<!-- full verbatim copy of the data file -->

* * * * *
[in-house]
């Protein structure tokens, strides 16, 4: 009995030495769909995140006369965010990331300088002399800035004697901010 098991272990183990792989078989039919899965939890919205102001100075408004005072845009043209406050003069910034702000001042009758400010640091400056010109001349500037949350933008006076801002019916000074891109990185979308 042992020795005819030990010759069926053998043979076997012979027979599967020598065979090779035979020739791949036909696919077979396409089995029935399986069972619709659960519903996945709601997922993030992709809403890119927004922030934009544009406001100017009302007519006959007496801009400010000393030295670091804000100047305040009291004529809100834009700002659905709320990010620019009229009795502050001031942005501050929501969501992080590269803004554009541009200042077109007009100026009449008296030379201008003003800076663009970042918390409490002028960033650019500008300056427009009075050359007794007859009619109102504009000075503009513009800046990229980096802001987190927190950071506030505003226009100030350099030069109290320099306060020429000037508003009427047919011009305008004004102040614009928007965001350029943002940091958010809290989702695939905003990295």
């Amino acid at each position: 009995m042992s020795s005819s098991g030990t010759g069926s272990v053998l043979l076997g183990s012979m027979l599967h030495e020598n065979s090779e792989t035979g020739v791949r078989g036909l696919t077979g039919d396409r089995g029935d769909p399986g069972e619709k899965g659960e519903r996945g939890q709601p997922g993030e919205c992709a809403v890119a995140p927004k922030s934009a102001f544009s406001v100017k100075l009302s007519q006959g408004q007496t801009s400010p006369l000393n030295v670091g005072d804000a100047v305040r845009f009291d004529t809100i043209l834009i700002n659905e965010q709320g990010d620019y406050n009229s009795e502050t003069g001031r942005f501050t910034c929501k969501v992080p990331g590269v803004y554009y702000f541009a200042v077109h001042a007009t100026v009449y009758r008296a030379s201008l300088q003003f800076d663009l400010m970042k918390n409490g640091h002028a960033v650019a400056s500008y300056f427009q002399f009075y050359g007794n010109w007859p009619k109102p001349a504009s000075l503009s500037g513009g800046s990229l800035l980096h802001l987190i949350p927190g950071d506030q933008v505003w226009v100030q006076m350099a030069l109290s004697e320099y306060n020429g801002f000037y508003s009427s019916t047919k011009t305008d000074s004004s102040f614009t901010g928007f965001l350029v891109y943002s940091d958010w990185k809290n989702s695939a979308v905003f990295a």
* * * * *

[in-house]
């Protein structure tokens, strides 16, 4: 009995030495769909995140006369965010990331300088002399800035004697901010 098991272990183990792989078989039919899965939890919205102001100075408004005072845009043209406050003069910034702000001042009758400010640091400056010109001349500037949350933008006076801002019916000074891109990185979308 042992020795005819030990010759069926053998043979076997012979027979599967020598065979090779035979020739791949036909696919077979396409089995029935399986069972619709659960519903996945709601997922993030992709809403890119927004922030934009544009406001100017009302007519006959007496801009400010000393030295670091804000100047305040009291004529809100834009700002659905709320990010620019009229009795502050001031942005501050929501969501992080590269803004554009541009200042077109007009100026009449008296030379201008003003800076663009970042918390409490002028960033650019500008300056427009009075050359007794007859009619109102504009000075503009513009800046990229980096802001987190927190950071506030505003226009100030350099030069109290320099306060020429000037508003009427047919011009305008004004102040614009928007965001350029943002940091958010809290989702695939905003990295």
């Amino acid at each position: 009995m042992s020795s005819s098991g030990t010759g069926s272990v053998l043979l076997g183990s012979m027979l599967h030495e020598n065979s090779e792989t035979g020739v791949r078989g036909l696919t077979g039919d396409r089995g029935d769909p399986g069972e619709k899965g659960e519903r996945g939890q709601p997922g993030e919205c992709a809403v890119a995140p927004k922030s934009a102001f544009s406001v100017k100075l009302s007519q006959g408004q007496t801009s400010p006369l000393n030295v670091g005072d804000a100047v305040r845009f009291d004529t809100i043209l834009i700002n659905e965010q709320g990010d620019y406050n009229s009795e502050t003069g001031r942005f501050t910034c929501k969501v992080p990331g590269v803004y554009y702000f541009a200042v077109h001042a007009t100026v009449y009758r008296a030379s201008l300088q003003f800076d663009l400010m970042k918390n409490g640091h002028a960033v650019a400056s500008y300056f427009q002399f009075y050359g007794n010109w007859p009619k109102p001349a504009s000075l503009s500037g513009g800046s990229l800035l980096h802001l987190i949350p927190g950071d506030q933008v505003w226009v100030q006076m350099a030069l109290s004697e320099y306060n020429g801002f000037y508003s009427s019916t047919k011009t305008d000074s004004s102040f614009t901010g928007f965001l350029v891109y943002s940091d958010w990185k809290n989702s695939a979308v905003f990295a």